To my knowledge, he remains convinced that I was already seeing someone else when I left. The introspection it would take for him to realize that he pushed me to a breaking point with his sexual manipulation tactics is never going to happen.

After a year of distance from being in this day to day minefield of affection, I realize now that he had no issues having sex with me when he needed me to feel better about our relationship. When I was in my lowest lows, he managed to rise to the occasion. This was such a pattern that, when I finally told him I was leaving, one of his legitimate grasps at the straws of our relationship was, “Did our weekend of great sex confuse you?” To be clear, our “weekend of great sex” consisted of me setting a five minute timer for oral sex, asking him to continue after my five minutes was up, and then him telling me that I didn’t understand limits and boundaries, and this was another reason we couldn’t open the relationship. Because if I couldn’t be satisfied with five minutes of lukewarm cunnilingus, how could I be satisfied by protected sex with a new partner?

Realizing I was used

This part, the realizing that our sex life was never a fun and spicy time of physical affection and mutual desire, but rather a means to keep me on my short leash and happy about it… feels disgusting. I feel used, I feel dirty, I feel gross.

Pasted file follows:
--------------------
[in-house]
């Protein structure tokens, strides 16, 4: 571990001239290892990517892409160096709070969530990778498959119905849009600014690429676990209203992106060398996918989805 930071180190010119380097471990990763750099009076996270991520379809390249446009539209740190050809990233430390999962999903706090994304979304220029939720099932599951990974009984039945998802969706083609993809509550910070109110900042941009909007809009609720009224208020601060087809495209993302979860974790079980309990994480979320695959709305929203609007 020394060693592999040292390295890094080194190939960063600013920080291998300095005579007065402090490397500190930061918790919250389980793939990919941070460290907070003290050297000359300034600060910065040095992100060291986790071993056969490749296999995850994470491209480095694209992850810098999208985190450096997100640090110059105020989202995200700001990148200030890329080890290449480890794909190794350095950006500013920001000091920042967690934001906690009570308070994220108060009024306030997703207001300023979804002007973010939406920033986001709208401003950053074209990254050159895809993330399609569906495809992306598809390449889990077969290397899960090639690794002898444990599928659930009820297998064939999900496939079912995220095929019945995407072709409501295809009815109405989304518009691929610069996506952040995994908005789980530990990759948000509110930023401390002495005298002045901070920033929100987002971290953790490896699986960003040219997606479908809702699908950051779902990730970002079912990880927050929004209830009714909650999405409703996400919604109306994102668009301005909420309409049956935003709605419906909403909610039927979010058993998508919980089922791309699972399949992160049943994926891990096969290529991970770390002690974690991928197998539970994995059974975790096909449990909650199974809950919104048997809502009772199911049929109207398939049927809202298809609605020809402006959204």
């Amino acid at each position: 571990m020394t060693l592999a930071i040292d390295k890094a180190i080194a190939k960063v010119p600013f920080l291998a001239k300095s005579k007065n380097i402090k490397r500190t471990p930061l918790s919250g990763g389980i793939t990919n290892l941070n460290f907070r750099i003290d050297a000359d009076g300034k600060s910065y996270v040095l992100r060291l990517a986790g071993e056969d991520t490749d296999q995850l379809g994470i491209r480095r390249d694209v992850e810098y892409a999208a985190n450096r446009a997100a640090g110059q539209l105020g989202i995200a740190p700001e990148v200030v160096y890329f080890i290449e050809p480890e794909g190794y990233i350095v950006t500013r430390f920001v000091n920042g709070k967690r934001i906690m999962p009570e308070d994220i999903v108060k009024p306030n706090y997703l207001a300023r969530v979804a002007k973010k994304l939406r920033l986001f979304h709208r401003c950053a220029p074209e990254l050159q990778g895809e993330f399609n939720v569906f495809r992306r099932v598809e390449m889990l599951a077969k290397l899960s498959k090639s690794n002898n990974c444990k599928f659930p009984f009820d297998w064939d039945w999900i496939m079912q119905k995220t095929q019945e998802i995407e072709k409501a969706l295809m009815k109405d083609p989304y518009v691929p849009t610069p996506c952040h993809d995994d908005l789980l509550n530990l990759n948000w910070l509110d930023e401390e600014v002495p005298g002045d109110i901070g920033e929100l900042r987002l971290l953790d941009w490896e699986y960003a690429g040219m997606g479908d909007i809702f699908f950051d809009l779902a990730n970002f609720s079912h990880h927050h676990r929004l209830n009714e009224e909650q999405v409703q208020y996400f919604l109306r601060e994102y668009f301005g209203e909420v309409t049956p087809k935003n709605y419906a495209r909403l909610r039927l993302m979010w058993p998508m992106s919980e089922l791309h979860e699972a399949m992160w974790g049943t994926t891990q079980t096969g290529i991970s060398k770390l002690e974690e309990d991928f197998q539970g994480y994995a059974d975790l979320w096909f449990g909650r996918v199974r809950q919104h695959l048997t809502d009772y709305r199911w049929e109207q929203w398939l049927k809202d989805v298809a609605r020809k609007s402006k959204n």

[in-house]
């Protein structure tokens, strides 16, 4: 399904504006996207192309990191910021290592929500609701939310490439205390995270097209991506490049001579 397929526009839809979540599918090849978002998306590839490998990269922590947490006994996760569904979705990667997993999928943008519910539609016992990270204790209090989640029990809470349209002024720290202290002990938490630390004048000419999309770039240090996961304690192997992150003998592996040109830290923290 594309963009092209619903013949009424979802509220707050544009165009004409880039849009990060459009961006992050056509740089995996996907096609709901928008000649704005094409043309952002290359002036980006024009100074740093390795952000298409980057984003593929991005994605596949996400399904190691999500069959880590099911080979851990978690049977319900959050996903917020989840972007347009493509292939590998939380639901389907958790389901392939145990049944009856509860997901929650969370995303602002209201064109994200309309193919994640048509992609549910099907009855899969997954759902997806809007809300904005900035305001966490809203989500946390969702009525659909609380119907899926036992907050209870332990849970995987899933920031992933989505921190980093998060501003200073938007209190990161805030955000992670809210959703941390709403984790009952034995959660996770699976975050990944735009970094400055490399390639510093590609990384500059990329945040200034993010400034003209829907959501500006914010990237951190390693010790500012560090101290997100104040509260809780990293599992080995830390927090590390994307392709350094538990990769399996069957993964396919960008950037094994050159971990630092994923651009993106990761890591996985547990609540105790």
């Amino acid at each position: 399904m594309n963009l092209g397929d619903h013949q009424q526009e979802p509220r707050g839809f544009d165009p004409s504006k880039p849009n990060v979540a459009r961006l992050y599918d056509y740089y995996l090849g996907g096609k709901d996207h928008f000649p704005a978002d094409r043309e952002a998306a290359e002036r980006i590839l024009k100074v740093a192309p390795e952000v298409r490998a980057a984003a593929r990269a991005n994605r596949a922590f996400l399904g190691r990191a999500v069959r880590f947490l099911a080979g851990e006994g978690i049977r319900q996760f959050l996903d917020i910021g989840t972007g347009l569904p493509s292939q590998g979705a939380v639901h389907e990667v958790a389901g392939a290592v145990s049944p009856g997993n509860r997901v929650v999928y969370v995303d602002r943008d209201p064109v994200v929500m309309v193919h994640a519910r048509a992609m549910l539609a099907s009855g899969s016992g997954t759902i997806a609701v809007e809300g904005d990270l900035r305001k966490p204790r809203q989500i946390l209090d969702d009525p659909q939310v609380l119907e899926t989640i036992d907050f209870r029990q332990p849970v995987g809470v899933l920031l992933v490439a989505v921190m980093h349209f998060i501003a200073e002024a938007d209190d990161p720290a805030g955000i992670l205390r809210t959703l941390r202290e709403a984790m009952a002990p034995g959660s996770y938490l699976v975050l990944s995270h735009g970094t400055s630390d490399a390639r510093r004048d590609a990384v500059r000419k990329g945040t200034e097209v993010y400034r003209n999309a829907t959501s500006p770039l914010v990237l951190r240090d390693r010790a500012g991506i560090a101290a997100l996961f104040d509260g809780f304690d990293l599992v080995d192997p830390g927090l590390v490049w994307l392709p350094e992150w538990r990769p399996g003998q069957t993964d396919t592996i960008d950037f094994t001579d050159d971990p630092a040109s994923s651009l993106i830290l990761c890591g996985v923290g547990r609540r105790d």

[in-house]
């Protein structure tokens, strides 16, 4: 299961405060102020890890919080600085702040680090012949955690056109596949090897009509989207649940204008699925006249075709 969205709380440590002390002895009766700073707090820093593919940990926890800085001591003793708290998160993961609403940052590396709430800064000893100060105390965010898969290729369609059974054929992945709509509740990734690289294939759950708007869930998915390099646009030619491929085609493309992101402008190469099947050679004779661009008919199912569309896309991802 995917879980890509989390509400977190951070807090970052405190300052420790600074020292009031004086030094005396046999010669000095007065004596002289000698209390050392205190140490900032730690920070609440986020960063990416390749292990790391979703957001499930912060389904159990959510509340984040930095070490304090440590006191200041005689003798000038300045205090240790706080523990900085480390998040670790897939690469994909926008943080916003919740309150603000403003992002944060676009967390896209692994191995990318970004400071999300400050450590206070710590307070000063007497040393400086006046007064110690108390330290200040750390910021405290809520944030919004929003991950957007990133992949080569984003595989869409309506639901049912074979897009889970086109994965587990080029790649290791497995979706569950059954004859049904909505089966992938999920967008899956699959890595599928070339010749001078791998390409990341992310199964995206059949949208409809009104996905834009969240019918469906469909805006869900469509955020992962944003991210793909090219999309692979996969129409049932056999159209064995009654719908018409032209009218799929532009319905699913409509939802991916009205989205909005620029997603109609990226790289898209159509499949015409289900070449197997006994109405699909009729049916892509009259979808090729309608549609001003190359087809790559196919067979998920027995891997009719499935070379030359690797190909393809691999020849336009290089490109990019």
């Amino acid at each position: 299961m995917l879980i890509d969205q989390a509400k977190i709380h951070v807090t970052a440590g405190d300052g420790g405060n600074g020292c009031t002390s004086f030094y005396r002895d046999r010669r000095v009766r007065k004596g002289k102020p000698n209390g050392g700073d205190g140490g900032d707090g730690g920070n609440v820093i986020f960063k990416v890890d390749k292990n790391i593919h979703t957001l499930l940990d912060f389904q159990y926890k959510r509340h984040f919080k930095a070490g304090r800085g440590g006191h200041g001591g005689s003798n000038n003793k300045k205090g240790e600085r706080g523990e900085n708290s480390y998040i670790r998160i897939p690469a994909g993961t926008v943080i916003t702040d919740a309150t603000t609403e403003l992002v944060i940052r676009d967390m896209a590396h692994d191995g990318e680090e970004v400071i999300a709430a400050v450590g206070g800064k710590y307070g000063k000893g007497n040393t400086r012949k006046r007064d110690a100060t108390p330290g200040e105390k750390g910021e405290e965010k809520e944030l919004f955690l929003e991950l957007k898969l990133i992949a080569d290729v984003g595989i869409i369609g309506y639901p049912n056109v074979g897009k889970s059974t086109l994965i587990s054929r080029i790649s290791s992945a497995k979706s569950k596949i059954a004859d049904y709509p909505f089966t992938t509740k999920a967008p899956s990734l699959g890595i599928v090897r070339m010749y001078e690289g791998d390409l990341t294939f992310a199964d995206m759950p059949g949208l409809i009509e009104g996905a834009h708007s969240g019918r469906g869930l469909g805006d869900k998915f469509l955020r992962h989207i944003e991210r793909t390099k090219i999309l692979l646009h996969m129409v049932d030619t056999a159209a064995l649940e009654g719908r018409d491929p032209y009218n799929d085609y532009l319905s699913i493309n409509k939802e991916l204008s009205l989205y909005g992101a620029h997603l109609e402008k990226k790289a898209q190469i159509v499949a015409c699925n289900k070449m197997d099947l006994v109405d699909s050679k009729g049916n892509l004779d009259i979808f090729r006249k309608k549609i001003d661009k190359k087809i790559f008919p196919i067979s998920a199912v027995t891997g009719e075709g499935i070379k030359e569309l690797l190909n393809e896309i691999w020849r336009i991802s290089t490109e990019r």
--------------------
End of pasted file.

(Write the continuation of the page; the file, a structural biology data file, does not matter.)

I struggle to call it sexual abuse. I don’t know if it qualifies.

But if I had known? If I had known that I was consenting to sex for the sole purpose of making my brain trauma-bond to the good times so the bad times seemed less painful? If I had known that sex was being used as a weapon to keep me in line, denied when I wasn’t performing my wifely duties of shutting up and looking pretty but freely given when I was at the end of my rope? I would have left him years earlier. And that feels awful.

You aren’t alone

In the year since I left my abuser, I’ve been sharing stories from survivors on my blog. Sometimes they’re mine. Sometimes they’re not. But I share them, and I continue to speak out loud about my experiences, because there is power in the story. For anyone reading this who has felt used, abused, and controlled… you aren’t alone. And you can be okay.

For help identifying or leaving an abusive relationship, please contact the Domestic Violence Hotline. 1-800-799-7233

 

 

 

 

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Tips for a Meaningful No-Spend Challenge

piggy bank